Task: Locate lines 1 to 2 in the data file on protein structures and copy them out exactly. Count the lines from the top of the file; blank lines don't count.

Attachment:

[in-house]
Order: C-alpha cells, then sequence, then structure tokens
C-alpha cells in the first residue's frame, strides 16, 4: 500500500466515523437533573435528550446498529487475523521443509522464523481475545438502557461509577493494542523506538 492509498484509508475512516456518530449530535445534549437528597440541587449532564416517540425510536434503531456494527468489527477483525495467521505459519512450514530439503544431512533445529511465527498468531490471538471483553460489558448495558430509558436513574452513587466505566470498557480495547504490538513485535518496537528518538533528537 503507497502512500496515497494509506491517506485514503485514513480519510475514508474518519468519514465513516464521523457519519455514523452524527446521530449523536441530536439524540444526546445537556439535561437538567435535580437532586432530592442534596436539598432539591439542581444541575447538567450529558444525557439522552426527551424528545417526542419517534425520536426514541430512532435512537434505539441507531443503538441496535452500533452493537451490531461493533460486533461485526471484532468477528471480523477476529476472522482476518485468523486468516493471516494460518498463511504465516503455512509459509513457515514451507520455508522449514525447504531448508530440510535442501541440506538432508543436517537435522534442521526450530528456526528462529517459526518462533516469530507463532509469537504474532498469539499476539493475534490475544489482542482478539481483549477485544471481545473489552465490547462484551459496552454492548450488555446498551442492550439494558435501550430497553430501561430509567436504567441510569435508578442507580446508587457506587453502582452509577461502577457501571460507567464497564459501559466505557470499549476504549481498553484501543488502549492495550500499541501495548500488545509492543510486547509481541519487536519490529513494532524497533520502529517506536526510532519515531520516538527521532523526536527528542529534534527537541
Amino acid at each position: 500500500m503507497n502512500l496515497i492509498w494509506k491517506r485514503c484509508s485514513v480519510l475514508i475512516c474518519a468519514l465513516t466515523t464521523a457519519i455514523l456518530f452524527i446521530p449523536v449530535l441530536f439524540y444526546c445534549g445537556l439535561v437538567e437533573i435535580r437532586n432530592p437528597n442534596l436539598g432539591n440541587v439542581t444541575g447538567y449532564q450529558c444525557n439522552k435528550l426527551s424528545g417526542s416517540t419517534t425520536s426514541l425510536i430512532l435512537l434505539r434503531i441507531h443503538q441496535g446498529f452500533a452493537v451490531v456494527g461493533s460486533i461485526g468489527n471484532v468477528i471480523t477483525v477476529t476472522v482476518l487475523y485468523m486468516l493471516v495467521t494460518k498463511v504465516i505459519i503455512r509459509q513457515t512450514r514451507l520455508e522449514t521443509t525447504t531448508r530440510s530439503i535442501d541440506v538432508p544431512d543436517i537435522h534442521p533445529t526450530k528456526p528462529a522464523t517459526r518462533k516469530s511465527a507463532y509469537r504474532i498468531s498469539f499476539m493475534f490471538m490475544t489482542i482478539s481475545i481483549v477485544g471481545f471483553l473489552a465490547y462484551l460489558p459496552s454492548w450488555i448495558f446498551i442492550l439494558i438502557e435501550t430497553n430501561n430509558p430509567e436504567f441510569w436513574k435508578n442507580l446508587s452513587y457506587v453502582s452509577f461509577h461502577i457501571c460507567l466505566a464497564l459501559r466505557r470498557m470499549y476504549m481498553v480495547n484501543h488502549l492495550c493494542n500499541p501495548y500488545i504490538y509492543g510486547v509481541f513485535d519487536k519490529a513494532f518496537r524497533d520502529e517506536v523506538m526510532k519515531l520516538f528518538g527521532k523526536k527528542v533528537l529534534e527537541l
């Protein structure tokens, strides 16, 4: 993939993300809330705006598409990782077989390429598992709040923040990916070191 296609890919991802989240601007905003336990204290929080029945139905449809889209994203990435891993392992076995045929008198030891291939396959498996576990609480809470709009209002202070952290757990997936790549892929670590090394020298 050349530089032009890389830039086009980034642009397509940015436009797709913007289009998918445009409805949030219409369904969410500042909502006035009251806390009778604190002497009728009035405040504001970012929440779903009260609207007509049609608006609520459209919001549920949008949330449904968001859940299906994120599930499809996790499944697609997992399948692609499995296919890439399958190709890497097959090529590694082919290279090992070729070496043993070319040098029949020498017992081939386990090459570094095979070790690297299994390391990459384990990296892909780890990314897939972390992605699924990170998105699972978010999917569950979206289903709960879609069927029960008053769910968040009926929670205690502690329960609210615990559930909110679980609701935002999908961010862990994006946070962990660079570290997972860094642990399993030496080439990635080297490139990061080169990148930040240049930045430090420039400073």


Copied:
[in-house]
Order: C-alpha cells, then sequence, then structure tokens